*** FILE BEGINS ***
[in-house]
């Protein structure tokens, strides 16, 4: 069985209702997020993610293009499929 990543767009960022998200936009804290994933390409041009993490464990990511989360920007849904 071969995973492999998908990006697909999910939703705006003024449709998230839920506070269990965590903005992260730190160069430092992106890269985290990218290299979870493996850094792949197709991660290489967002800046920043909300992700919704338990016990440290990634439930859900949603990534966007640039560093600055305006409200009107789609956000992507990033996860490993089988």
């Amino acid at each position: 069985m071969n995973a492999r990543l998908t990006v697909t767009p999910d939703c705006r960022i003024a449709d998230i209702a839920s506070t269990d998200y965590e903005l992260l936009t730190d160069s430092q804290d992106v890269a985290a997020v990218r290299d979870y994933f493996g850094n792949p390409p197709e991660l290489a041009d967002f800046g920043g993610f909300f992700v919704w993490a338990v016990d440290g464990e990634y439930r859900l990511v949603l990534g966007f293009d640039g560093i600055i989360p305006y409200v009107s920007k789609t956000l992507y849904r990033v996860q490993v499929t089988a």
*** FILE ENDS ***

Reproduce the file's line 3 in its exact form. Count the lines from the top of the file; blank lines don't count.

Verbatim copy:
């Amino acid at each position: 069985m071969n995973a492999r990543l998908t990006v697909t767009p999910d939703c705006r960022i003024a449709d998230i209702a839920s506070t269990d998200y965590e903005l992260l936009t730190d160069s430092q804290d992106v890269a985290a997020v990218r290299d979870y994933f493996g850094n792949p390409p197709e991660l290489a041009d967002f800046g920043g993610f909300f992700v919704w993490a338990v016990d440290g464990e990634y439930r859900l990511v949603l990534g966007f293009d640039g560093i600055i989360p305006y409200v009107s920007k789609t956000l992507y849904r990033v996860q490993v499929t089988a």